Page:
FMS Certification For Trainers & Coaches: Good Idea? Or Stay Away?
I recently had someone ask me whether getting the FMS certification was worth it. Like many questions, I answered... "it depends".
For those who don't know, the FMS (functional movement screen) is a fitness assessment created to look for "movement dysfunction". The FMS can be a good tool for new personal trainer and coaches to use as an initial assessment and as practice as they become more familiar with human movement. But becoming dependent on an arbitrary set of exercises to understand movement dysfunction and predict injury risk is something many trainers and coaches should avoid as they progress through their career.
Using pre-determined movements and quantifying movement quality is the complete opposite of conscious coaching and dismisses the idea of movement variability.
Conscious coaching requires adaptability and interaction.
Stop staring at your piece of paper; start watching your athletes and patients move. Figure out which movements are required in their sport or daily life because the definition of "functional" movement varies from sport to sport and one environment to the next. Talk to your athlete or patient about their confidence (or uncertainty) about particular body positions or movements. Design well-structured training programs that control for load, fatigue management, and injury reduction. Since your athletes and patients will most likely come from many different backgrounds, conscious coaching and assessment will do heaps more than some standardized test will.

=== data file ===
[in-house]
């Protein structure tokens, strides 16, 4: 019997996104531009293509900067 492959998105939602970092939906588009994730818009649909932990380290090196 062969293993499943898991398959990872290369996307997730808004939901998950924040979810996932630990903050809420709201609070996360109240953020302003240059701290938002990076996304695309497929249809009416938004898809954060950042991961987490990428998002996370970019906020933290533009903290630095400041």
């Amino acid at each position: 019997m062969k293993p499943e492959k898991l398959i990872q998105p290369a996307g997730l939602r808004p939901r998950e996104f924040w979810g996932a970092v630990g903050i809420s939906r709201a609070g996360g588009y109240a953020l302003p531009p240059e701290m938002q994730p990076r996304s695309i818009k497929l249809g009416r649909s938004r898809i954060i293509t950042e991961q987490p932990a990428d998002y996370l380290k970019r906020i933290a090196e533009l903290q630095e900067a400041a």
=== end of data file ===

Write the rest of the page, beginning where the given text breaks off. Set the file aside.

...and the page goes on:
This is not to say I'm against writing anything down. Notes should be taken when necessary.
Instead of writing: "Scored a 2 on the lunge test", a conscious coach will watch their athlete and note: "knee valgus during fast change of direction when running - check hip and leg complex and assess previous injury history and running/agility technique."
Some argue that the fact that FMS can be standardized to help sports teams. Several of studies have come out showing that their findings do not support the "predictive validity of the FMS" and that the FMS does "not relate to any aspect of athletic performance", so using an invalid assessment is stubborn and a waste of precious time, no matter how consistent it is. Can the FMS be useful? Of course. But consider the picture blow:
Like I said earlier, the FMS can be useful for new trainers and coaches. However, the end goal should be to acquire enough knowledge on human movement, motor learning, movement variability and training load to be able to consciously watch our athletes and clients. The FMS is not a game-changer and I would advise you to consider whether or not getting certified will help you towards your goals given your current experience level.